Florida’s attempt to secure a 150-acre tract of land from NASA to develop a commercial launch complex signals the stiff competition Texas faces in luring a space exploration company to Cameron County, an economic development official said Friday.
Florida is not saying if it is trying to obtain the acreage from NASA to reel in Space Exploration Technologies Inc., or SpaceX, which is planning to construct its own launch pad.
“We are not at liberty to comment on who the potential customers might be,” Tina Lange — spokeswoman for Space Florida, the state’s aerospace economic development organization — told the Valley Morning Star Friday.
But for Brownsville Economic Development Council Vice President Gilberto Salinas, the writing is on the wall: “It’s loud and clear.”
“Florida is trying to make their incentive package better than everybody else’s,” Salinas said.
SpaceX, headquartered in Hawthorne, Calif., has been scouting at least Texas, Florida and Puerto Rico for potential sites to construct the launch pad.
The developments come as Texas continues efforts to attract SpaceX to a site near Brownsville close to Boca Chica Beach for the launch pad project.
Salinas said Florida’s move is apparent. “They wouldn’t want to lose SpaceX’s project to Texas. Amassing large tracts of land is a huge indicator of what they are trying to do.”
“This is a wake-up call for all of us working on this project in Texas,” Salinas said.
The site in Cameron County has been said to be the lead contender for the project. The Federal Aviation Administration is conducting an environmental assessment on the site near Boca Chica Beach, and SpaceX has purchased several properties in Cameron County.
This comes while talks continue between Texas and the firm on an incentives package and Cameron County researches title to properties it believes it owns that could be leased or sold to SpaceX. FFA verified that the environmental assessment is being conducted at SpaceX’s expense.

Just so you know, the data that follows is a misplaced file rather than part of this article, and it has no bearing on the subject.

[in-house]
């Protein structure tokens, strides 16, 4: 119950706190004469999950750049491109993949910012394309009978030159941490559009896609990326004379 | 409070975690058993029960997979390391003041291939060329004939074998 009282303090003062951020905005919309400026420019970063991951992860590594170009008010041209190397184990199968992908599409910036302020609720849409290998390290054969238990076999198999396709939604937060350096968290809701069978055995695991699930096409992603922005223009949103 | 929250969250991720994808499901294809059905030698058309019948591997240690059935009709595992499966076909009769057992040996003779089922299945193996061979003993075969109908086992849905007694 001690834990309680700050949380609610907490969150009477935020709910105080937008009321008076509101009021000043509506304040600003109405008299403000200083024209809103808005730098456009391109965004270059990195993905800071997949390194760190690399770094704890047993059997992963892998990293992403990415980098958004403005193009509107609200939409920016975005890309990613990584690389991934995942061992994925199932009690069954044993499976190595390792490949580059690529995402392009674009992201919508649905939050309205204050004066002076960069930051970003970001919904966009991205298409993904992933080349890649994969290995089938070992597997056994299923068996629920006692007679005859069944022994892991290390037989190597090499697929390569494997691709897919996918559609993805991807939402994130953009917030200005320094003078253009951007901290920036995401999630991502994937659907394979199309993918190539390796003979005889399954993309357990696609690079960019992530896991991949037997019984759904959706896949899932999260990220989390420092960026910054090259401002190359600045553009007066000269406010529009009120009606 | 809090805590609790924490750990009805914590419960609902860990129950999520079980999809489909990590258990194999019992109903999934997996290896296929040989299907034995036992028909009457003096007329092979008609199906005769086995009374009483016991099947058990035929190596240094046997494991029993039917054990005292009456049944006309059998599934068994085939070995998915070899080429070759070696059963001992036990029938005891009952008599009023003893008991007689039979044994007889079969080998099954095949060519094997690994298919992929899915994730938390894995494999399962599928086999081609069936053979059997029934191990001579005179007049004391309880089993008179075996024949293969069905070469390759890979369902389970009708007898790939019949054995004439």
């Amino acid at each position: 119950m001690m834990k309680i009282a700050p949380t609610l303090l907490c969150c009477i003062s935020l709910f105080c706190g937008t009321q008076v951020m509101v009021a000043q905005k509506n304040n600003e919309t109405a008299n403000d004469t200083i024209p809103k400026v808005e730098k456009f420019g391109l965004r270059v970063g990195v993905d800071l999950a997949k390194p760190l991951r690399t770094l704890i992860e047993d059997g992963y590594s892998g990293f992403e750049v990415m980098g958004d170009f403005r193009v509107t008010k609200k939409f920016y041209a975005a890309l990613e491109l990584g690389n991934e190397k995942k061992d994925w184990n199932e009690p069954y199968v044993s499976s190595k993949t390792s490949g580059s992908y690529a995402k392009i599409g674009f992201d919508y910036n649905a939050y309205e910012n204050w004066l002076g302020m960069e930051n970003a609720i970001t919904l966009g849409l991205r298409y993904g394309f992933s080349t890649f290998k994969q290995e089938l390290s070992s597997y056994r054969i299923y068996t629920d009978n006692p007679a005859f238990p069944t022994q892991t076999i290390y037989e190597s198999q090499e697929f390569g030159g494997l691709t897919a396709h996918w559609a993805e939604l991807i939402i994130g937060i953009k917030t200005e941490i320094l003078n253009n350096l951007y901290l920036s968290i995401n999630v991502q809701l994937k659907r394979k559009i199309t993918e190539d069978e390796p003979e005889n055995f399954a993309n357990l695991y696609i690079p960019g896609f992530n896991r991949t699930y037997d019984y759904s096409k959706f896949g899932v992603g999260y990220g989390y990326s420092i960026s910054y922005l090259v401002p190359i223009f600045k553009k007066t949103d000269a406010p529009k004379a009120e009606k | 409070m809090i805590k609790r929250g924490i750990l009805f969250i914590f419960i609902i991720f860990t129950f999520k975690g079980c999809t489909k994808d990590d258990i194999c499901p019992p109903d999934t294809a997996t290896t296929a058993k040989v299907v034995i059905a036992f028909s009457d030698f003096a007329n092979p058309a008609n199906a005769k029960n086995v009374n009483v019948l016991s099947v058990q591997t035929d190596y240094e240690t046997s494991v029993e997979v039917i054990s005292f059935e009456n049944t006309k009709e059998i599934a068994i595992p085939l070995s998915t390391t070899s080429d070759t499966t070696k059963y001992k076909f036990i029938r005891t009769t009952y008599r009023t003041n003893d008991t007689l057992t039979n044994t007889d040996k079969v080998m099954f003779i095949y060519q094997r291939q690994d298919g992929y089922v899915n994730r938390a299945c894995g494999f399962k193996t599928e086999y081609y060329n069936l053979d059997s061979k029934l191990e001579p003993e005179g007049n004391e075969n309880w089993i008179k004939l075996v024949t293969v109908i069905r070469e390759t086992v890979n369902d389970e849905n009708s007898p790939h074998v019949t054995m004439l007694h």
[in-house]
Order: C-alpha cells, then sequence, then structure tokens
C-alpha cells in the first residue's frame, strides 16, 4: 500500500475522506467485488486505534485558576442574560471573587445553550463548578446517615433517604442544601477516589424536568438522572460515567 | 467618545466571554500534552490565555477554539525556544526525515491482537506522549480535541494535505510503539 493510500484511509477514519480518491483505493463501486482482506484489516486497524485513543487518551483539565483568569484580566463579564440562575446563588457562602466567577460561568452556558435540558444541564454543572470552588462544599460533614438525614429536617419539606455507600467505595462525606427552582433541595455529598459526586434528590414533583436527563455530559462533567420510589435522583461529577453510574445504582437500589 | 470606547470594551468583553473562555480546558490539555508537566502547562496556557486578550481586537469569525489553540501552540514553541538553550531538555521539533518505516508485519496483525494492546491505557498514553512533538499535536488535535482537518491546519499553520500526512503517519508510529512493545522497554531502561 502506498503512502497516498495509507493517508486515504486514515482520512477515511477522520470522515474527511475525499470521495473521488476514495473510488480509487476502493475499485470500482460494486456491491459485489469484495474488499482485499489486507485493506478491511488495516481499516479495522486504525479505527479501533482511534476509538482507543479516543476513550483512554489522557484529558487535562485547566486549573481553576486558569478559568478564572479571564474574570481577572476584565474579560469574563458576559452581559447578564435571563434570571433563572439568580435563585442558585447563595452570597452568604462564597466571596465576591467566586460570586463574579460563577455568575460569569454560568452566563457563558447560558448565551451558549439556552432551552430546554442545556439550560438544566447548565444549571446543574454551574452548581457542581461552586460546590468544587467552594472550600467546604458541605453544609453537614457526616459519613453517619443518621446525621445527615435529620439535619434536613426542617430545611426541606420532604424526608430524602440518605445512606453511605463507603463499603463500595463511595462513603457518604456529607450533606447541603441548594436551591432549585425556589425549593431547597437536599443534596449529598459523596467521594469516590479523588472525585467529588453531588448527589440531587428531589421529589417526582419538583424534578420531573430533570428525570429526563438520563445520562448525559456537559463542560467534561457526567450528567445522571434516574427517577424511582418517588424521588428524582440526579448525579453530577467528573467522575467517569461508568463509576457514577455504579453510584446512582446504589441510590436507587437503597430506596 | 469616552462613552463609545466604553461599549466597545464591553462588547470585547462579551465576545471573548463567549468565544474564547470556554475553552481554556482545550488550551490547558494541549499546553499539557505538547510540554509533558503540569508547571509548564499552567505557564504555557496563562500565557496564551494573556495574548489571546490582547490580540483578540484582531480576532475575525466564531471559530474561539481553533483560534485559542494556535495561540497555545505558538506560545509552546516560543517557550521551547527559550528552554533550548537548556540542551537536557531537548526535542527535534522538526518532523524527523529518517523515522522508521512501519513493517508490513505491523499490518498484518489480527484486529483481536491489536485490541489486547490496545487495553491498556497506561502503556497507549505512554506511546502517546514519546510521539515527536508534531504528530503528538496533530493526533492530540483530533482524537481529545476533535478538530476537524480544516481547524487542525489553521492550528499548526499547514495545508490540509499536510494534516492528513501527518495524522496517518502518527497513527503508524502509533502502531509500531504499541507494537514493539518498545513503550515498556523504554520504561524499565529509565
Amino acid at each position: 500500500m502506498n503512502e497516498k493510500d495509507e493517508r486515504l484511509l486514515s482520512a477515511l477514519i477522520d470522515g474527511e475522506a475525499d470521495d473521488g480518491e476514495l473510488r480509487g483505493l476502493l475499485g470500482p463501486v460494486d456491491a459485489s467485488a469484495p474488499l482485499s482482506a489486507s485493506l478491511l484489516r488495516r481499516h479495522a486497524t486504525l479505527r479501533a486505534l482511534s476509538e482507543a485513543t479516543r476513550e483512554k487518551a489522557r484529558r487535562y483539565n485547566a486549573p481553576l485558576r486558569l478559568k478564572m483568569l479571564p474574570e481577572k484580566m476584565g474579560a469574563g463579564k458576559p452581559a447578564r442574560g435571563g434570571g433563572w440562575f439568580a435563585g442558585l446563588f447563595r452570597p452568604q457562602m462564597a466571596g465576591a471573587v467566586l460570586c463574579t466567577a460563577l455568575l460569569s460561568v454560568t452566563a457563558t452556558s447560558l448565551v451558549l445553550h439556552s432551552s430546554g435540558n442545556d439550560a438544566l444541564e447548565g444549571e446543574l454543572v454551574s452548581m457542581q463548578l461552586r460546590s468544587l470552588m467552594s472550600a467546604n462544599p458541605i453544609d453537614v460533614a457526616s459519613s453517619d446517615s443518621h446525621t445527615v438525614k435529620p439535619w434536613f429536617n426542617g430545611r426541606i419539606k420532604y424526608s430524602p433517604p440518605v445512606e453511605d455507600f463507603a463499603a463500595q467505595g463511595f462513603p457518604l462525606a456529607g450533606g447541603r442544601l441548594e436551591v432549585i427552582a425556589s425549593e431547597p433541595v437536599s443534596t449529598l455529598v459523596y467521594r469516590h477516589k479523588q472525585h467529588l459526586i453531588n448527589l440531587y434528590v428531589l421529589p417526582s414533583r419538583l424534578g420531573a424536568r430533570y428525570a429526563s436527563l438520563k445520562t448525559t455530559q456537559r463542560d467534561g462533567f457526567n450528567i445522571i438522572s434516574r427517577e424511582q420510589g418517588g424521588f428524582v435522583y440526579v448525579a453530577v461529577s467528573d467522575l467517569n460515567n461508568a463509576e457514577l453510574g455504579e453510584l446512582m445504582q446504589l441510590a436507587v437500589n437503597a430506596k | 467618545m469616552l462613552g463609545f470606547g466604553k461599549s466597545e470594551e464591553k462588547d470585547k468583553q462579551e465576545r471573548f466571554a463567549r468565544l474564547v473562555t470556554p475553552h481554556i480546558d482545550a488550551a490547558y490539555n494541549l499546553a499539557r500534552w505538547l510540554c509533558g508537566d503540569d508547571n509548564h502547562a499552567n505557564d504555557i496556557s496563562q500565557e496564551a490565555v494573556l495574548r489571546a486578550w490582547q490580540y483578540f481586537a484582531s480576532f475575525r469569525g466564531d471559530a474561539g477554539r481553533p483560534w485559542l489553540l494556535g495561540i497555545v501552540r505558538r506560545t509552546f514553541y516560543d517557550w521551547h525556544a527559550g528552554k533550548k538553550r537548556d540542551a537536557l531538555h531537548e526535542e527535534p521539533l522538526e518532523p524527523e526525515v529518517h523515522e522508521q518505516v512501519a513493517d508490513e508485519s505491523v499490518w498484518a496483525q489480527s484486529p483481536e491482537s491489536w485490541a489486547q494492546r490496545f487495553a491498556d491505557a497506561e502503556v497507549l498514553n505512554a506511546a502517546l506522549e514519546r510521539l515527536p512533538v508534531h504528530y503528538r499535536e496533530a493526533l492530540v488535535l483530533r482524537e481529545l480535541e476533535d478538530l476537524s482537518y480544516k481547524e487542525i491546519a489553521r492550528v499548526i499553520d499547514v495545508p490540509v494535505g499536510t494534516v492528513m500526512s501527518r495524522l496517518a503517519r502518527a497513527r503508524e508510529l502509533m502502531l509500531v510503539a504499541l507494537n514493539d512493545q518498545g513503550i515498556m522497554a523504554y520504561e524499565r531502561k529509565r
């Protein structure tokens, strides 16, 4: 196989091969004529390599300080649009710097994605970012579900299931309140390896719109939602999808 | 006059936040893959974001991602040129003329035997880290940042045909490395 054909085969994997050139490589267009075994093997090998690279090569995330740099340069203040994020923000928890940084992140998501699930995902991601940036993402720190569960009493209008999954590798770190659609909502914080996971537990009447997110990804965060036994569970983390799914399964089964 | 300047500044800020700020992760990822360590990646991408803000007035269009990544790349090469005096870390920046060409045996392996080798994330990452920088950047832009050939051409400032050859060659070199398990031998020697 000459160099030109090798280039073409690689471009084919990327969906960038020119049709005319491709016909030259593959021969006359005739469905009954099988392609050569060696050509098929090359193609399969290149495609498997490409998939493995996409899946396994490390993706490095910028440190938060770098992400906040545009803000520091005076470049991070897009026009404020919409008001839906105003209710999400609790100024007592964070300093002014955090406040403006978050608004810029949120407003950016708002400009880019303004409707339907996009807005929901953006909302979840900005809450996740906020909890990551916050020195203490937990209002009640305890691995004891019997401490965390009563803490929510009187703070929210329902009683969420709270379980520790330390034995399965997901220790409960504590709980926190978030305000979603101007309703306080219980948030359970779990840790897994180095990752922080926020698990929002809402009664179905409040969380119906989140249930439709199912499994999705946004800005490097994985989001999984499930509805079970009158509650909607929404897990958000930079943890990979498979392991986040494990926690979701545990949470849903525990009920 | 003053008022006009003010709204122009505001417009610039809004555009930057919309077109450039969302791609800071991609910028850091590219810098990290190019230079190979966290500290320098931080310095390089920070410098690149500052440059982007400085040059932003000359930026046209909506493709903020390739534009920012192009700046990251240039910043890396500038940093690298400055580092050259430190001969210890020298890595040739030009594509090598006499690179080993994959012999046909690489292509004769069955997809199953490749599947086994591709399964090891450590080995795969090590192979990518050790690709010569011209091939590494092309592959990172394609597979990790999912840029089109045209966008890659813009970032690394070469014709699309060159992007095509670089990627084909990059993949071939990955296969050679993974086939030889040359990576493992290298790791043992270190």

As to whether or not Florida’s move impacts Texas, “We don’t have any comment,” SpaceX spokeswoman Katherine Nelson said Friday.
Texas Gov. Rick Perry’s office did not respond to a request for comment.
Letter to NASA
Florida’s Lt. Gov. Jennifer Carroll chairs the Space Florida Board and on Sept. 20 she wrote a letter to NASA Administrator Charles F. Bolden, Jr. and U.S. Department of Transportation Secretary Ray LaHood. The Valley Morning Star secured the letter from the state of Florida. Carroll enlisted their cooperation to facilitate Space Florida’s purchase of the 150 acres.
The acreage is located at the John F. Kennedy Space Center (KSC) in the vicinity of the former citrus community of Shiloh and Carroll wrote that this is surplus property not needed for public use.
Carroll further noted that the state proposes to develop the property and operate the site as a commercial launch complex independent of the neighboring federal range and spaceports.
Carroll also requested that the agencies enlist the cooperation of the secretary of the interior in that Florida recognizes the environmental considerations associated with these areas of KSC and the existing management responsibilities of the Department of Interior regarding the Merritt Island National Wildlife Refuge and the Canaveral National Seashore.
“Additionally, through thoughtful coordination with the Department of Interior, we believe that the proposed actions will pose no significant impacts to the environment,” Carroll wrote.
The results of the environmental assessment being conducted at SpaceX’s expense by FAA on the Cameron County site are expected to be released early next year.
Space Florida isn’t saying if the intent to obtain the 150-acre site from NASA is tied to SpaceX.
“There are certainly other media outlets taking some guesses, but we are not able to talk about anybody that we might be in discussions with in relation to that property,” Lange said.
The launch facilities that SpaceX has been accessing include Cape Canaveral Air Force Station in Florida.
And, while Space Florida won’t provide details about its plans for the land, there is no hesitancy in its stance to do what it can to keep the commercial space exploration firm in the “Sunshine State.”
“We have been working with SpaceX for some time,” Lange said of Florida’s years’ long relationship with the firm, which she said brings significant benefits to the state. “We are thrilled to have them here and we will continue working with them,” she said.
“We are very proud to have them in our community,” she added, noting that Space Florida looks forward to continue working with the firm as it looks at Florida to expand operations.
Lange also noted that, “we certainly would want to do whatever we could to keep them . . .”
Lange said she is not aware of the conduct of any environmental assessment in Florida regarding SpaceX’s project, or of the purchase of any land associated with it.
Salinas said that the developments in Florida serve as a stark reminder for Texas to stay focused.
“That should remind all of us that we can’t solely rely on geographic location as an advantage over other states,” he said.
“It’s going to take a lot more to land this project.”